skip to page content
Talk to the Veterans Crisis Line now
U.S. flag
An official website of the United States government

Health Services Research & Development

Go to the ORD website
Go to the QUERI website

HSR&D Citation Abstract

Search | Search by Center | Search by Source | Keywords in Title

Promoting Health Equity through De-Implementation Research.

Helfrich CD, Hartmann CW, Parikh TJ, Au DH. Promoting Health Equity through De-Implementation Research. Ethnicity & disease. 2019 Feb 21; 29(Suppl 1):93-96.

Dimensions for VA is a web-based tool available to VA staff that enables detailed searches of published research and research projects.

If you have VA-Intranet access, click here for more information

VA staff not currently on the VA network can access Dimensions by registering for an account using their VA email address.
   Search Dimensions for VA for this citation
* Don't have VA-internal network access or a VA email address? Try searching the free-to-the-public version of Dimensions


Ensuring equitable access to quality health care historically has focused on gaps in care, where patients fail to receive the high-value care that will benefit them, something termed underuse. But providing high-quality health care sometimes requires reducing low-value care that delivers no benefit or where known harms outweigh expected benefits. These situations represent health care overuse. The process involved in reducing low-value care is known as de-implementation. In this article, we argue that de-implementation is critical for advancing equity for several reasons. First, medical overuse is associated with patient race, ethnicity, and socioeconomic status. In some cases, the result is even double jeopardy, where racial and ethnic minorities are at higher risk of both overuse and underuse. In these cases, more traditional efforts focused exclusively on underuse ignore half of the problem. Second, overuse of preventive care and screening is often greater for more socioeconomically advantaged patients. Within insured populations, this means more socioeconomically disadvantaged patients subsidize overuse. Finally, racial and ethnic minorities may have different experiences of overuse than Whites in the United States. This may make efforts to de-implement overuse particularly fraught. We therefore provide several actions for closing current research gaps, including: adding subgroup analyses in studies of medical overuse; specifying and measuring potential mechanisms related to equity (eg, double jeopardy vs thermostat models of overuse); and testing de-implementation strategies that may mitigate bias.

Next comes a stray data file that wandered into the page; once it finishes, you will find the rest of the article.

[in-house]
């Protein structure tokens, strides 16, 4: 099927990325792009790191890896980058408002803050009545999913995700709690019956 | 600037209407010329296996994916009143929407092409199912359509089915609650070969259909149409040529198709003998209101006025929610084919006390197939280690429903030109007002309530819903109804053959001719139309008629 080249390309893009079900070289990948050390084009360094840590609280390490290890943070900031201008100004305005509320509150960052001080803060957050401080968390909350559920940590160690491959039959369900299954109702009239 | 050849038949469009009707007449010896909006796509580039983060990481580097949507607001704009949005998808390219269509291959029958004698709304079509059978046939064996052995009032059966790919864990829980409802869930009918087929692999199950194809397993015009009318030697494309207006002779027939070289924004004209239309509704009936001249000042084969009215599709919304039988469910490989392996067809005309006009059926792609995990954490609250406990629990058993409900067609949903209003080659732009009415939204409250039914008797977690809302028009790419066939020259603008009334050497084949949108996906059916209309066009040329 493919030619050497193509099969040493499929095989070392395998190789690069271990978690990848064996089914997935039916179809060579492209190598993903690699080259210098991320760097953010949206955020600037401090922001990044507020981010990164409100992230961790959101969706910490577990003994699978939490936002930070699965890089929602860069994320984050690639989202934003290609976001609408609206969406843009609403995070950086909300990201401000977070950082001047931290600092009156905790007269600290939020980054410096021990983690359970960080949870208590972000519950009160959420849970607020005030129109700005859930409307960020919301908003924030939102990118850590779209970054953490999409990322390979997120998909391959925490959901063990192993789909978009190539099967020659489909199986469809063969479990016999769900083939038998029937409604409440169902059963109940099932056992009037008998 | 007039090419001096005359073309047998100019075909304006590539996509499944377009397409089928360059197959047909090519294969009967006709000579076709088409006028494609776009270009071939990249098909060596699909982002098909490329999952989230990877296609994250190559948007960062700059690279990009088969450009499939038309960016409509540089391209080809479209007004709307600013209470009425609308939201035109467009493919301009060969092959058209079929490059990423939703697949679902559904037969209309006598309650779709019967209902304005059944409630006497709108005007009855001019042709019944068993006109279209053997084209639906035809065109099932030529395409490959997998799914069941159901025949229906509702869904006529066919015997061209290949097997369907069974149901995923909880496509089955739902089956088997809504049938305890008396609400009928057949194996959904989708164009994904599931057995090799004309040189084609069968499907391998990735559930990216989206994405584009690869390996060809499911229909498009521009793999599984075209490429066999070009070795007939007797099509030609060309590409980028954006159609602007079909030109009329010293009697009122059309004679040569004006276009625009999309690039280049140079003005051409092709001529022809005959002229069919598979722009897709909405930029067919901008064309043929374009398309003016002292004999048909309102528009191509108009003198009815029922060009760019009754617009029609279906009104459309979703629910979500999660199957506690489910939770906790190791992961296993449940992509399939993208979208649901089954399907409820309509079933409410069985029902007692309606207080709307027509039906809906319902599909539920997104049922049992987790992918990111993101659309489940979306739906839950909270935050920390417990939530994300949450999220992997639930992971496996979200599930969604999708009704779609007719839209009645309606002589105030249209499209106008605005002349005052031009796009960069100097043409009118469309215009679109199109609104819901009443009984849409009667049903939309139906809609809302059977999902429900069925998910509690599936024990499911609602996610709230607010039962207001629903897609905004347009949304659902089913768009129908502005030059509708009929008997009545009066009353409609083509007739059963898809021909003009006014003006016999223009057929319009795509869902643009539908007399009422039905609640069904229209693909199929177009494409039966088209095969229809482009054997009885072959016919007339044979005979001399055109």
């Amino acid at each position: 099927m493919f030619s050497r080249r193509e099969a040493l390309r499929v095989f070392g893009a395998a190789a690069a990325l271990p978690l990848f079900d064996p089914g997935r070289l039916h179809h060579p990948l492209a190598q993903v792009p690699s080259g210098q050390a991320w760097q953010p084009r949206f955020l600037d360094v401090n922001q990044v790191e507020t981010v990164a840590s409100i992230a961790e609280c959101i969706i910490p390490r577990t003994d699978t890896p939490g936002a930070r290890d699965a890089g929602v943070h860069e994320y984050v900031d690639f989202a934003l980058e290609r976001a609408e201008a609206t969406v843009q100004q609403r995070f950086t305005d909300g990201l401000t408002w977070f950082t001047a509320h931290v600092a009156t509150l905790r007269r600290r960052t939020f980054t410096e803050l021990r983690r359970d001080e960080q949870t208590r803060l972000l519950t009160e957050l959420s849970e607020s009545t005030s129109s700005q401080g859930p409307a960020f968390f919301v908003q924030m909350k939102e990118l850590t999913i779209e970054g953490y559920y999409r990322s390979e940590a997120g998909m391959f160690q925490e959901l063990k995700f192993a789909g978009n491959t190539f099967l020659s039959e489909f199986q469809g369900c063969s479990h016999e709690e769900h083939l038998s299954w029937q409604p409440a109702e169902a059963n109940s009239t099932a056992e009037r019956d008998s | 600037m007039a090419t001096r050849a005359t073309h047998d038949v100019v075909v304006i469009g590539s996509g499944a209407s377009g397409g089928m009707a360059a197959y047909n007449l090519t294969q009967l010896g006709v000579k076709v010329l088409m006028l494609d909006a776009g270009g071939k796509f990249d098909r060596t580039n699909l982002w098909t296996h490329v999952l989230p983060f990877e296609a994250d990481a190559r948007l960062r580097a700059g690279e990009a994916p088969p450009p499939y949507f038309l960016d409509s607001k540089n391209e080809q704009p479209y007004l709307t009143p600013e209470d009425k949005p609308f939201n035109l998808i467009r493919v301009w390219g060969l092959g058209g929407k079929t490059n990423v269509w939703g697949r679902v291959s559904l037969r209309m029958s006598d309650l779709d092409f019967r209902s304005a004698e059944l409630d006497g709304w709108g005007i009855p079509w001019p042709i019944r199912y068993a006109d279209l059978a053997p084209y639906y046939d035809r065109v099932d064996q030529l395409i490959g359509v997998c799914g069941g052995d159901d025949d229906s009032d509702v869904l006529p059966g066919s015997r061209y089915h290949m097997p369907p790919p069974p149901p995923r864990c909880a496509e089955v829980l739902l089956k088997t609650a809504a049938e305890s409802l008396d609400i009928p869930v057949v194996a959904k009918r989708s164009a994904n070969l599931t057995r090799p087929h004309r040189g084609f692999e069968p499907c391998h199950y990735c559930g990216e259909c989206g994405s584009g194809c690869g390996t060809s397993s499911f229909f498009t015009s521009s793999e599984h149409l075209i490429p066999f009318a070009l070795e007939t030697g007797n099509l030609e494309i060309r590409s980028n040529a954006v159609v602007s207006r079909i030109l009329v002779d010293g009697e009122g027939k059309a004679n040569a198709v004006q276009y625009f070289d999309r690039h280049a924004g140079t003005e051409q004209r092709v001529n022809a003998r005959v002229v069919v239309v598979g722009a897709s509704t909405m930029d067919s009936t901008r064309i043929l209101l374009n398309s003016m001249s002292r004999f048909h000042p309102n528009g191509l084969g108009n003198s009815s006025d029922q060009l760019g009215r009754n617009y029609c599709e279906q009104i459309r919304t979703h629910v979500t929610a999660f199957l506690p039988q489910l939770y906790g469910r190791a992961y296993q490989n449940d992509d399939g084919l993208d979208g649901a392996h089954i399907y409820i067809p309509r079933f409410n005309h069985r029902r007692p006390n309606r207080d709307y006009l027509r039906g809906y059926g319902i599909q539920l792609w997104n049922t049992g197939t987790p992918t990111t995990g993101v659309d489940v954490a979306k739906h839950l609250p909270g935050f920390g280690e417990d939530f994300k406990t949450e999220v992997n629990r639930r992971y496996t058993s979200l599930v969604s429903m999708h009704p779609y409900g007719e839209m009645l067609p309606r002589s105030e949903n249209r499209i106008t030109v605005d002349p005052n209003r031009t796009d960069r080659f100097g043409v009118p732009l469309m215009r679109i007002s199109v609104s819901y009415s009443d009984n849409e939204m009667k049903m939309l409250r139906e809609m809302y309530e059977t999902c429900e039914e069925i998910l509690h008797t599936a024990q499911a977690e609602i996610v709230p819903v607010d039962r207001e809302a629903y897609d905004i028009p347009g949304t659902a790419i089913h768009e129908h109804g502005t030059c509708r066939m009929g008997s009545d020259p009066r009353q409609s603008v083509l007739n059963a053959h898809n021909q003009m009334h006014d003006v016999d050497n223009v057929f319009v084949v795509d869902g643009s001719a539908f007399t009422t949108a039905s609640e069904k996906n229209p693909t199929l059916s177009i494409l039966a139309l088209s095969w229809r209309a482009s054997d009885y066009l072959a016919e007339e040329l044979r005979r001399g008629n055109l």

Questions about the HSR&D website? Email the Web Team

Any health information on this website is strictly for informational purposes and is not intended as medical advice. It should not be used to diagnose or treat any condition.